Changing the narrative about Africa's youth

“Nigerian [African] youngsters are lazy they want everything free”- Muhammad Buhari. President of the Federal Republic of Nigeria


By: Samuel Asante Donkor

Africa has been plagued with political instability, institutional malaise, corruption, a vicious cycle of aid dependence and a most pertinent issue of youth unemployment. Africa has a young population.Half of the population is currently under the age of 18, and those in the age group 15–25 make up almost thirty percent of the population today. The youth are deemed as the instruments of mayhem used to perpetuate pre- and post-election violence, the youth of Africa gamble their lives, cross the Sahara Desert and the Mediterranean Sea to Europe for an enabling environment to nature and sustain many unfulfilled ambitions.This is the dominant narrative about Africa and its youth.

Narratives can wrought catastrophic consequences

Narratives are powerful. World attention was drawn to the situation in the Democratic Republic of Congo (DRC) and the need to bring the situation under control. After several concerted efforts to stem conflict over mineral resources in kivu in Eastern Democratic Republic of Congo. These narratives focused primarily on the cause of violence, illegal exploitation of mineral resources.Efforts were to curb conflict and human right abuses; engender peace and democratic governance; reconstruction of state authority. Violence and sexual abuse against women and girls exacerbated albeit the numerous interventions because the disproportionate attention to sexual violence raised the status of sexual abuse as an effective bargaining tool for combatants. Narratives can wrought catastrophic consequences.

Teeming vibrant youth in Nigeria, South Africa, Ghana, Kenya, Rwanda to mention a few, are doing amazing things. Their story must be told. This story must tell their side of the African story: Attacking stereotypes, collective efforts to mitigate the effects of climate change, bridging producer-consumer gaps to reduce food waste and food loss, use of drones to expand access to essential health care such as drugs and blood for transfusion, taking active leadership roles in governance, creating awareness against corruption and bad governance on various social media platforms, soliciting, collating and implementing ideas to make lives better, excelling in academia and sports, and challenging socio-cultural norms through art.

Ghana is a near microcosm of Africa. The youth in Ghana is engaged in all the above mentioned initiatives and more. Proliferation of media outfits in Ghana has brought the quality and professionalism of journalists and journalism into disrepute. The plethora of news churned daily with the accompanying social media presence makes it a tedious endeavor navigating to a portal that is dedicated to presenting the African story and the role the youth play. Organizations and outfits involved in the renaissance of Africa’s story have their own distinct mission it is striving to accomplish. This makes it efficient for the agency to accomplish it goals and meet it targets though this presents a fragmented landscape.




Pictures by: Ima Malija Elijah


Conscious efforts must be made to carve a space for the narration of the shared African and the youth’s story. News coverage and space allocated to the youth and their initiatives in Ghana compete with news about politics, the economy, entertainment. These are relevant albeit laced with much sensationalism and the accuracy of facts is doubtful.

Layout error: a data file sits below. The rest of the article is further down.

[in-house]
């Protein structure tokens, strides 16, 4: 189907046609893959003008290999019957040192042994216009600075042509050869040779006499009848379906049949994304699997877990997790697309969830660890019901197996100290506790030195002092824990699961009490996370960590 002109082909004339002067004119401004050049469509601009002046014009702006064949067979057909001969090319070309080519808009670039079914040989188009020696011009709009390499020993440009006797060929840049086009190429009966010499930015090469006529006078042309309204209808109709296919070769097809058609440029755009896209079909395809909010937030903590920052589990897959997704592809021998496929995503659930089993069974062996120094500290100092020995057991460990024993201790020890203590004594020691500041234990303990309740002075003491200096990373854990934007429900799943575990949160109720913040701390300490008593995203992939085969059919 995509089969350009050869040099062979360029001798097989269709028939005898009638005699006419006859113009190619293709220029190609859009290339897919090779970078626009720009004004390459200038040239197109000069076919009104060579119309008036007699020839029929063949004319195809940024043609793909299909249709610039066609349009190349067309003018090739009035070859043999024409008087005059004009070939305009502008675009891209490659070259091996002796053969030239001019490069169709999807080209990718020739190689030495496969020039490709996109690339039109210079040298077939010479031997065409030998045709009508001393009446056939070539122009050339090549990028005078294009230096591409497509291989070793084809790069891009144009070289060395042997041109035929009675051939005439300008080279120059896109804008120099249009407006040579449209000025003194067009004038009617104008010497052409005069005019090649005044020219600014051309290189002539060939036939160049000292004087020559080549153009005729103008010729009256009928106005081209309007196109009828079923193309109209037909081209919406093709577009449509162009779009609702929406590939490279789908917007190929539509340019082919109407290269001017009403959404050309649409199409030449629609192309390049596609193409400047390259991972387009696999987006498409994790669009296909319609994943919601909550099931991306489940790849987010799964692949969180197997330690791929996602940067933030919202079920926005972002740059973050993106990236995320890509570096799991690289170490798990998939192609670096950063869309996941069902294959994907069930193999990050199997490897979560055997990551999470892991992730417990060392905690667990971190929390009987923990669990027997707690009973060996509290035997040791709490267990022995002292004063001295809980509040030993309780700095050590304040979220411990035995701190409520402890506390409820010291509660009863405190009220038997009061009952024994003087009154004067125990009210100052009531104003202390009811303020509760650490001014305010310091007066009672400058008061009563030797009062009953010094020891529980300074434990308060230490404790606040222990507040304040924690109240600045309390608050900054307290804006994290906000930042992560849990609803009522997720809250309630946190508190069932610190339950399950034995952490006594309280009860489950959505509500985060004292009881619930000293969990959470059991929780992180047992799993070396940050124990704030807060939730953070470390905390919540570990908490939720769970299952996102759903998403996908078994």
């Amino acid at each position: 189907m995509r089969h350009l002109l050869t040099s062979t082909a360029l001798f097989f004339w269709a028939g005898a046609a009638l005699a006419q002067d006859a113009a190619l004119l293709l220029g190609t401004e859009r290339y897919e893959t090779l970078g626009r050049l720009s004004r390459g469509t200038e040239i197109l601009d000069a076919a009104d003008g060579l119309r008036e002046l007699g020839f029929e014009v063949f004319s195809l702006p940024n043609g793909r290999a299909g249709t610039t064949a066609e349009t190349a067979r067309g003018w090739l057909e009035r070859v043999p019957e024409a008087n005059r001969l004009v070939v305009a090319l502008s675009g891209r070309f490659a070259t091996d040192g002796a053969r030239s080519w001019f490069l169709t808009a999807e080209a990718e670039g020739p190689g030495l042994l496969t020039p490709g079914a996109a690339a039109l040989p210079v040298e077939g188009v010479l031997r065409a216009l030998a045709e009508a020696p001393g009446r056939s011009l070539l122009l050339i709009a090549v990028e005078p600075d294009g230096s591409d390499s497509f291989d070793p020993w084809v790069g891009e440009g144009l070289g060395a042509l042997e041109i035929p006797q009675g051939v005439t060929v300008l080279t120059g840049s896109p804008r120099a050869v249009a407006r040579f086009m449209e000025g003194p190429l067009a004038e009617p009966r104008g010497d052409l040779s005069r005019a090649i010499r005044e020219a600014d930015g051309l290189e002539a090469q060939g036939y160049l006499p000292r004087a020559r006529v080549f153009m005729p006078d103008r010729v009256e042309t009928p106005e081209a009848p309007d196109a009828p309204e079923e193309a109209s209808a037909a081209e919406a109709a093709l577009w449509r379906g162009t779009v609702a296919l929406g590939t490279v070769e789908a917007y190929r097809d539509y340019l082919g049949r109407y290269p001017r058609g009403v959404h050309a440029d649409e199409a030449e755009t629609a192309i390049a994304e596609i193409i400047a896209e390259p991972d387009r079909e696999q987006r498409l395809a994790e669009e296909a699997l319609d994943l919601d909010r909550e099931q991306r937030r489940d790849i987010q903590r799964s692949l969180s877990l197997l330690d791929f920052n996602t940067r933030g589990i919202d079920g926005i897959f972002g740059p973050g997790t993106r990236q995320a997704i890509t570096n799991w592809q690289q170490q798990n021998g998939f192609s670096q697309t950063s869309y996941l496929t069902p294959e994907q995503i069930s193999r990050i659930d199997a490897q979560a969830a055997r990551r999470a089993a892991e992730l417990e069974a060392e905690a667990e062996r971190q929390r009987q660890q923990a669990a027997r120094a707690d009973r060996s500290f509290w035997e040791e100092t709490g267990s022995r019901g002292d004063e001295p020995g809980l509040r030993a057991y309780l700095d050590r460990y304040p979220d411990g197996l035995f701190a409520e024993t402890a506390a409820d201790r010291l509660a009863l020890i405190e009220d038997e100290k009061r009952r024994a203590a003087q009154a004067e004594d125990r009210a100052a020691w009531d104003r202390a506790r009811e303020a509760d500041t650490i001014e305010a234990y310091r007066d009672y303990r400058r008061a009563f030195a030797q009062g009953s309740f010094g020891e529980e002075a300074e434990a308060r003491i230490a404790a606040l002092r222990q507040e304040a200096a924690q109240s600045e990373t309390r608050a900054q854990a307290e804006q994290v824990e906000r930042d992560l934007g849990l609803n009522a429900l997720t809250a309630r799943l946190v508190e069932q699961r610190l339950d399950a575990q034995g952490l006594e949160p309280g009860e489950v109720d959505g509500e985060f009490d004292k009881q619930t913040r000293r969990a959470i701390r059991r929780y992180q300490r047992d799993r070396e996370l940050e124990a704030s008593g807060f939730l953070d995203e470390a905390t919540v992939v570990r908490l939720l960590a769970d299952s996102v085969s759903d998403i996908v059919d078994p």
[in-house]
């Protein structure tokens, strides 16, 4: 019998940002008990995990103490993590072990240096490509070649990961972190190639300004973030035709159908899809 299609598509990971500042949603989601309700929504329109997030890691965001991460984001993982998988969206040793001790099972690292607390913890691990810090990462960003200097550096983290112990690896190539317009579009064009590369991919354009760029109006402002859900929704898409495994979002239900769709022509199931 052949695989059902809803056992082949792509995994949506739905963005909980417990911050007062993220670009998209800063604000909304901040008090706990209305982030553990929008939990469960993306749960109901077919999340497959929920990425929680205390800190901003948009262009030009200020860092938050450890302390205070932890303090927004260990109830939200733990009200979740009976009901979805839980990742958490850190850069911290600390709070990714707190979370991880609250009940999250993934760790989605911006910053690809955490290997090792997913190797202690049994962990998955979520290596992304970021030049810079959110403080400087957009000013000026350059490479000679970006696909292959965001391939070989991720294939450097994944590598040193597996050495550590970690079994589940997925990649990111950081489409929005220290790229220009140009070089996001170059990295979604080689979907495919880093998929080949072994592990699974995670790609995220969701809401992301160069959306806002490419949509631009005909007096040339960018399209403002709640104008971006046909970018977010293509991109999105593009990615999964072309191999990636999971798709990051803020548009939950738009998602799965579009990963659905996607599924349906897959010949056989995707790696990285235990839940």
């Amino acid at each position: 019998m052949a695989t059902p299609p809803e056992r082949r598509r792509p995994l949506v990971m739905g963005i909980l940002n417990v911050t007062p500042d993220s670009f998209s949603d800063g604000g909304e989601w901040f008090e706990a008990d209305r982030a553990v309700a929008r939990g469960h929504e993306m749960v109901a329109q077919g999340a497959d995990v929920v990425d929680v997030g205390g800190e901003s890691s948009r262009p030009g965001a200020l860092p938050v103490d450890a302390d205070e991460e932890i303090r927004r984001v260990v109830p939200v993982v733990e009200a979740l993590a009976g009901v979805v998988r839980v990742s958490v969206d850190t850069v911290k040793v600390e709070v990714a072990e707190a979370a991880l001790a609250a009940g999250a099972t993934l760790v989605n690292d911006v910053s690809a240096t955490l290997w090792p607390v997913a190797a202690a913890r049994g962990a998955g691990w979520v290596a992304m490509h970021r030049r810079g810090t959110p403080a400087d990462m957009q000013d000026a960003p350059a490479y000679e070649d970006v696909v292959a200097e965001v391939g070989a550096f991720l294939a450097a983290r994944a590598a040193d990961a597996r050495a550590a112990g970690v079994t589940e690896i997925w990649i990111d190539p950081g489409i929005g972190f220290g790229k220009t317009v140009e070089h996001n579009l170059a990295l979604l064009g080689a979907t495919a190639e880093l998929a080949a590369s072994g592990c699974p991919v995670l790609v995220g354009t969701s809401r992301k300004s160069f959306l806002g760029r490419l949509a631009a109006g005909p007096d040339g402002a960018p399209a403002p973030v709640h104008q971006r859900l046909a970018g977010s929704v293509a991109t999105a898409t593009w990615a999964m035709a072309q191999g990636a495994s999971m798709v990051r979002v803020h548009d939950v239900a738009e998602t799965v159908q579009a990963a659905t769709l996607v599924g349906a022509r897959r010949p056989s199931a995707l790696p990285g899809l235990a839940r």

An appraisal of the economy, travel plans of the president, commissioning of projects, constructive criticism of policies by the opposition, intra-party power contestation, sponsorship and endorsement deals involving artists and sports personalities. News of this kind is important to the youth. They reveal policy preferences, foreign policy and international trade partners, nature and relevance of government initiated projects, public-private partnerships, deficiencies in programs, contestations of ideologies, priorities and economic orientations, the needs, aspirations and consumer markets of companies, patrons and audience of music and movie industries. But these are not easily discernible.

In conclusion, the youth is contributing immensely to the African success story.

A complete narrative. Narration of just Africa’s story and the role the youth play would not be holistic. Conscious effort ought to be made to supplement this narrative by incorporating government, non-governmental organizations, international organizations and their policies, programs and projects. In Ghana, there is the National Entrepreneurship and Innovative Plan by the Government of Ghana; the United Nations SDG Action Campaign collaborated with Civic Innovation Lab in Nigeria to get Nigeria’s best software skills to contribute to citizens’ engagement with SDG’s and bring the voices of Nigerians to the Government and the United Nations; the Mobile Telecommunication Network (MTN) app challenge launched to create an innovative digital project to solve societal problems7. These are laudable initiatives and their project timelines, modus operandi and benefits must be publicized for the youth to take part, learn and connect with like-minded persons and organizations.

In conclusion, the youth is contributing immensely to the African success story.

The youth can do more, if given the necessary incentives and help. Telling the story of the youth is one of the numerous ways to incentivize the youth. This will celebrate, share their successes and failures. Hardships and setbacks encountered and lessons learned. This will also showcase the talent, energy and dreams the youth harbor for Africa for President Muhammad Buhari and others to appreciate. This story will attest to the fact that the youth is prepared and ready to lead Africa now and tomorrow.

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